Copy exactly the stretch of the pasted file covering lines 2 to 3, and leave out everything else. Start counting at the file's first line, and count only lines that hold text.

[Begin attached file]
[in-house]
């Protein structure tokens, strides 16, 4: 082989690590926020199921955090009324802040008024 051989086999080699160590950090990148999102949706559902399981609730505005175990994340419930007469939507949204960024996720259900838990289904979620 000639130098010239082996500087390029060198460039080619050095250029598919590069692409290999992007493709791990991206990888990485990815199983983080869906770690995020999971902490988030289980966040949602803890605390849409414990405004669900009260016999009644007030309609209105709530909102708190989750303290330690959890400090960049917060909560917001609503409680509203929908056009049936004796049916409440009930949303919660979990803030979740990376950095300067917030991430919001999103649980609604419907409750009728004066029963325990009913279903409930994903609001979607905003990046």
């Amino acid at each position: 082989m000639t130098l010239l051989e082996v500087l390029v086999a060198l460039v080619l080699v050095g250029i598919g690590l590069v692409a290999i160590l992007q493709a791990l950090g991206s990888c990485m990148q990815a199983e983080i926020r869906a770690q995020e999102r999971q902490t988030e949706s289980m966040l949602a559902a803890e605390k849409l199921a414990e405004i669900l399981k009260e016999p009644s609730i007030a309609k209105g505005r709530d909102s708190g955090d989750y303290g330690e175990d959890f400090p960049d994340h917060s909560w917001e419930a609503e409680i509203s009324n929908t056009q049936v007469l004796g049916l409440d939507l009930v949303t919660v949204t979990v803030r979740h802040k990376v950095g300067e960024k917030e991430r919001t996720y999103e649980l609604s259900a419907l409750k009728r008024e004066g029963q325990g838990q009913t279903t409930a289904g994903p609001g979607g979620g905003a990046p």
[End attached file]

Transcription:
């Protein structure tokens, strides 16, 4: 082989690590926020199921955090009324802040008024 051989086999080699160590950090990148999102949706559902399981609730505005175990994340419930007469939507949204960024996720259900838990289904979620 000639130098010239082996500087390029060198460039080619050095250029598919590069692409290999992007493709791990991206990888990485990815199983983080869906770690995020999971902490988030289980966040949602803890605390849409414990405004669900009260016999009644007030309609209105709530909102708190989750303290330690959890400090960049917060909560917001609503409680509203929908056009049936004796049916409440009930949303919660979990803030979740990376950095300067917030991430919001999103649980609604419907409750009728004066029963325990009913279903409930994903609001979607905003990046």
């Amino acid at each position: 082989m000639t130098l010239l051989e082996v500087l390029v086999a060198l460039v080619l080699v050095g250029i598919g690590l590069v692409a290999i160590l992007q493709a791990l950090g991206s990888c990485m990148q990815a199983e983080i926020r869906a770690q995020e999102r999971q902490t988030e949706s289980m966040l949602a559902a803890e605390k849409l199921a414990e405004i669900l399981k009260e016999p009644s609730i007030a309609k209105g505005r709530d909102s708190g955090d989750y303290g330690e175990d959890f400090p960049d994340h917060s909560w917001e419930a609503e409680i509203s009324n929908t056009q049936v007469l004796g049916l409440d939507l009930v949303t919660v949204t979990v803030r979740h802040k990376v950095g300067e960024k917030e991430r919001t996720y999103e649980l609604s259900a419907l409750k009728r008024e004066g029963q325990g838990q009913t279903t409930a289904g994903p609001g979607g979620g905003a990046p």